“Where do they spend their money?” asked the hosts of an American TV show that normally focuses on entertainment news but digressed into financial news in one segment.
It may have been about finance, but the story was really about social justice, because the report, released by Oxfam International, contained the rather shocking finding that the combined wealth of the 80 richest billionaires in the world is the same as that of the bottom 50 percent of the Earth’s population. In hard numbers, that translates to 3.5 billion.
Of the 80 billionaires, 35 are American, while the others hail from Canada, Europe, Latin and South America, the Middle East and a few from Asia—most prominently Hong Kong.
Most of those included in the list are “self-made,” especially tech titans like Bill Gates, Mark Zuckerberg, and Larry Ellison. But some inherited their wealth, like the Walton siblings who inherited the Walmart empire built by their parents.
But the point of releasing the information—gathered from estimates released by Credit Suisse and Forbes magazine—was to dramatize the scope and scandal of economic inequality in the world.
“Do we really want to live in a world where the one percent own more than the rest of us combined?” Winnie Byanyima, Oxfam’s executive director, said in a statement. “The scale of global inequality is quite simply staggering, and despite the issues shooting up the global agenda, the gap between the richest and the rest is widening fast.”
The report, “Having It All and Wanting More,” was released as the World Economic Forum begins this week in Davos, Switzerland.
A report on the study said that “while world leaders such as President Barack Obama and International Monetary Fund chief Christine Lagarde have talked about tackling extreme economic inequality,” Byanyima observes that “we are still waiting for many of them to walk the walk.”
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Though no Filipinos made it to the “80 richest” list, the stark inequalities that the contrasting rankings show are nonetheless evident in this country—if not more so.
Pope Francis, in his homilies and statements during his visit here, often raised the need for social justice, speaking up for the poor and even counseling the faithful to “learn from the poor” because they have much to teach the rest of society.
Following the papal visit on TV and hearing these words, I wondered how the Pope’s words were affecting the many affluent in the audience. For indeed, special places in the various venues were reserved for the influential and prominent, many of them “earning” their special treatment by way of contributions to the Church (many of which, we must concede, were for social amelioration).
But charity, or throwing money at the problem, said Pope Francis, was neither the sole nor proper response to poverty. We need to “cry” with the poor and the suffering, he pointed out in response to the tearful question posed to him by a former street child, and perhaps that “crying” requires sharing even just a bit of one’s hoard of riches to transform the structures that keep so many of Filipinos poor and miserable.
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Remarkable during the Pope’s few days in our midst is how he went out of his way to focus attention on and pay tribute to women, who, he observed at the UST rites, were rather unequally represented among the speakers and officiants at the altar area.
Indeed, two women leaders prominent in the ongoing peace process with the Moro Islamic Liberation Front were moved by Pope Francis’ call for greater participation of women, expressing the hope that perhaps by the visit of the next pontiff, he would be received by more women.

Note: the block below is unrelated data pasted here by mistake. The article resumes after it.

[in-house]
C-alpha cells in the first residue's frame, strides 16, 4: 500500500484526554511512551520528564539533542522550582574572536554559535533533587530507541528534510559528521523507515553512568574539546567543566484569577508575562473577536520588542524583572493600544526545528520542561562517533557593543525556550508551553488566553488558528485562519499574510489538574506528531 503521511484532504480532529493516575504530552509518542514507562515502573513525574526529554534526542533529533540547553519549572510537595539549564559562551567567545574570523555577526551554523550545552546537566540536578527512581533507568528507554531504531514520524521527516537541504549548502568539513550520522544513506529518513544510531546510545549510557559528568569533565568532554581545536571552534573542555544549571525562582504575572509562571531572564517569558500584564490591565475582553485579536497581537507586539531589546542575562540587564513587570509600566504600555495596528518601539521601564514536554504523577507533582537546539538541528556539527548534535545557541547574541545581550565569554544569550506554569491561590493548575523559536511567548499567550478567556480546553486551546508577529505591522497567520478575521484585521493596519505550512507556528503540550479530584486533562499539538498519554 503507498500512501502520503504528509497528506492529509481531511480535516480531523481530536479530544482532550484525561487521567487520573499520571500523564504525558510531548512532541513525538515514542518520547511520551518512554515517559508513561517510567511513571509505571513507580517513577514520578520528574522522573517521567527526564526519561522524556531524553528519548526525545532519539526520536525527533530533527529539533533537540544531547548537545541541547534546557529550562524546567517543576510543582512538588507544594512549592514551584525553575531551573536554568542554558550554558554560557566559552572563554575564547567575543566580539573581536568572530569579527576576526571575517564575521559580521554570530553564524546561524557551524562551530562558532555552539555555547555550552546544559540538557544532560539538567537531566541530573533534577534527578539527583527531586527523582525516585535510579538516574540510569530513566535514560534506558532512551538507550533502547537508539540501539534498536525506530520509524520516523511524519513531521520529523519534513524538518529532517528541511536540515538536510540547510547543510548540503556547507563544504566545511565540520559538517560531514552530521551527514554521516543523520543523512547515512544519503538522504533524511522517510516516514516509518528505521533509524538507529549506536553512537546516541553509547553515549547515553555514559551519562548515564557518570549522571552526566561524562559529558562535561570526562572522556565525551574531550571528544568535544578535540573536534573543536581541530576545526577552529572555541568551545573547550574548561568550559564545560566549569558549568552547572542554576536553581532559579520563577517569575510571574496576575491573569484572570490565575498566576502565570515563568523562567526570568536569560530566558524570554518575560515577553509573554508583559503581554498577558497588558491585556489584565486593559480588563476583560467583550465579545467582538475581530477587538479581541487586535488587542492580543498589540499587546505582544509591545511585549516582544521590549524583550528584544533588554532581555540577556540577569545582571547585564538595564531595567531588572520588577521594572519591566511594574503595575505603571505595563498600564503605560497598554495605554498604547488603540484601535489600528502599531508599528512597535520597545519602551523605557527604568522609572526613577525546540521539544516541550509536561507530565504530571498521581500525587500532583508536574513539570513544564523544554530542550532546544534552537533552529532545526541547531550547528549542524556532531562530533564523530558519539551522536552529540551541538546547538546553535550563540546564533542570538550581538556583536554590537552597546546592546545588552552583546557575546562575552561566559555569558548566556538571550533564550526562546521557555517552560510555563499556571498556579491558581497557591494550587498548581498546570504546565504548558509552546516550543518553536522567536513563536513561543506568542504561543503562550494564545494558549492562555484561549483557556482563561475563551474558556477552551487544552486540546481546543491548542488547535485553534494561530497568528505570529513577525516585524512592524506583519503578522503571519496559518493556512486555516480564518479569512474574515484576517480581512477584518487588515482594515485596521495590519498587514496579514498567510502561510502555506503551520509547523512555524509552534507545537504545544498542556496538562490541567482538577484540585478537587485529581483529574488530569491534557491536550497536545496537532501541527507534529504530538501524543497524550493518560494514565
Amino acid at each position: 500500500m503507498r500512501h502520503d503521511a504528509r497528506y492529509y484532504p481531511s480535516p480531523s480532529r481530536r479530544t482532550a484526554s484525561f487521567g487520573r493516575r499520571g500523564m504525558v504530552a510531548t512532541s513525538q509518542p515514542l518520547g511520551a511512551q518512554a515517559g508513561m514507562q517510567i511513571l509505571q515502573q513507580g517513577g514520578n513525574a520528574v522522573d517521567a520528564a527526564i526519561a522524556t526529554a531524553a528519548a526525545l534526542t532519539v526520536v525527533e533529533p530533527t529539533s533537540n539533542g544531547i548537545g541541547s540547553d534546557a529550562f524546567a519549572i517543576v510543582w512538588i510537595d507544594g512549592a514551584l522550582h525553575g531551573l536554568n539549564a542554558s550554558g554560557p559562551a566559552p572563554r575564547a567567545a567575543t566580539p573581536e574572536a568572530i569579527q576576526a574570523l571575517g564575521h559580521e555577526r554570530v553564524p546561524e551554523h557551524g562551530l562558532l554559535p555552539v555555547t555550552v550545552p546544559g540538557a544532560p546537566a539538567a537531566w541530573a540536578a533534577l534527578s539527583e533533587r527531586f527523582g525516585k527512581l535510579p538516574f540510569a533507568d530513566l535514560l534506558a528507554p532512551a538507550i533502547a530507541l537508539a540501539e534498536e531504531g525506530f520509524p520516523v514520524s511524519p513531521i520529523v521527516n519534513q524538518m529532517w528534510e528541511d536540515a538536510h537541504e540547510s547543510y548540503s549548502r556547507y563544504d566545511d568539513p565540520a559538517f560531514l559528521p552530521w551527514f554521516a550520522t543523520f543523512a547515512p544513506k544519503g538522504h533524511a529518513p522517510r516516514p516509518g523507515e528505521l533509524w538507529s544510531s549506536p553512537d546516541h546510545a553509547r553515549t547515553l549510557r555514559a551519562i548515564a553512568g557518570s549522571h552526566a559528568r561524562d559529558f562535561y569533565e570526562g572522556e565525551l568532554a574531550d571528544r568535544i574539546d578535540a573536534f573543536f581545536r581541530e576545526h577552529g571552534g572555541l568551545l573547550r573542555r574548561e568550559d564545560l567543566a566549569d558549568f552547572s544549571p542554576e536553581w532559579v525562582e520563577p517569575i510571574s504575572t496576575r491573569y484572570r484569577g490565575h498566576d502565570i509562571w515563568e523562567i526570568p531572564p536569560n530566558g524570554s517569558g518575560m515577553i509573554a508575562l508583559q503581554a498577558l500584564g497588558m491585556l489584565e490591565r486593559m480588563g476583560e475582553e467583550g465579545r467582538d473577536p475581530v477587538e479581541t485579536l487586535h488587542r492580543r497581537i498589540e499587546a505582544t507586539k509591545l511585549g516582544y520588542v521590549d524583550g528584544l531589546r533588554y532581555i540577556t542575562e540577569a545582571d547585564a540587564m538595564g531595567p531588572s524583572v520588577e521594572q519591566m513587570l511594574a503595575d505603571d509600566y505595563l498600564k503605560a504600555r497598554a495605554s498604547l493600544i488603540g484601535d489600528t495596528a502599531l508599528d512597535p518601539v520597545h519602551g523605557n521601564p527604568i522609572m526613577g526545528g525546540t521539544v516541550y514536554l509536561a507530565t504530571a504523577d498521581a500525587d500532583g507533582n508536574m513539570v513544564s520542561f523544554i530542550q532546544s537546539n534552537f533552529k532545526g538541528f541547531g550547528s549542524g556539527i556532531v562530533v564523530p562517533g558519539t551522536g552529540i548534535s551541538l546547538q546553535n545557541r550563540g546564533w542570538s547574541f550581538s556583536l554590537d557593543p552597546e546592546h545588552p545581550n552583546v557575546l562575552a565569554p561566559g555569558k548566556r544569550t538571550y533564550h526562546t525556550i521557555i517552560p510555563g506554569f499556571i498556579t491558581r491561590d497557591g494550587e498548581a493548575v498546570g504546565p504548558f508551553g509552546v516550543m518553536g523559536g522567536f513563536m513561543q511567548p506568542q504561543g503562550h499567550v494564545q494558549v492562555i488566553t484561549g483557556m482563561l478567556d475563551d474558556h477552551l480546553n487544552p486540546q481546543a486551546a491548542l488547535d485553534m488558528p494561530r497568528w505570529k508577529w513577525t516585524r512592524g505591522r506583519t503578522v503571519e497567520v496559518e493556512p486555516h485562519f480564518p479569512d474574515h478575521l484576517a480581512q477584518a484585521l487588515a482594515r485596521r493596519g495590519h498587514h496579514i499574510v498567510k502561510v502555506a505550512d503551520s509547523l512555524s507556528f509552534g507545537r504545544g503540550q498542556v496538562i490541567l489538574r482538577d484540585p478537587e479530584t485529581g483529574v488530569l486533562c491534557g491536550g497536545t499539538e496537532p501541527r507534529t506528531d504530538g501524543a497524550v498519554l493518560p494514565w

Presidential Adviser on the Peace Process Teresita Quintos Deles and government negotiator Miriam Coronel-Ferrer both said they “love the Pope,” with Deles saying it was “so heartening that, in his attention to the periphery, he did not miss the women.” She added: “It’s so important that he notes that men are a factor.”
For her part, Coronel-Ferrer expounded how important it is for women’s voices to be heard in the struggle for peace and justice: “Women and girls are affected by poverty, drugs, and prostitution, as well as by war, in distinct ways,” she said, adding that “Pope Francis thus poignantly noted the different perspectives that women and girls can offer.”
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The Pope’s remark on the lack of presence, or prominence, of women not just perhaps at the UST ceremonies but also in other events during his visit, was prompted by the heartbreaking question posed to him by 12-year-old Glyzelle Palomar: Why does God allow children to suffer?
“The young girl’s question was heartbreaking,” said Coronel-Ferrer. “But the question is really addressed to us: Why do we let these things happen?”
“Women tend to ask many of the ‘why’ questions about life up-front,” she added. “Amazing how a young girl said it best. Even more amazing was how the Pope built on the moment to make a pitch for more women’s participation in both societal and spiritual affairs.”
So what will be the response not just of the Church hierarchy but also of government and its instrumentalities, to the lack of women in the country’s public life?
When will women, including the lay and religious women who serve in the background but are really the backbone of parish affairs, receive not just recognition, respect and compensation, but also leadership positions where they can contribute their “genius” and ask their incisive questions?
And when will we see the number of women serving in our legislature, in executive offices, in the rank-and-file especially in nontraditional roles, reach meaningful parity?
Women—and the Pope—are watching.
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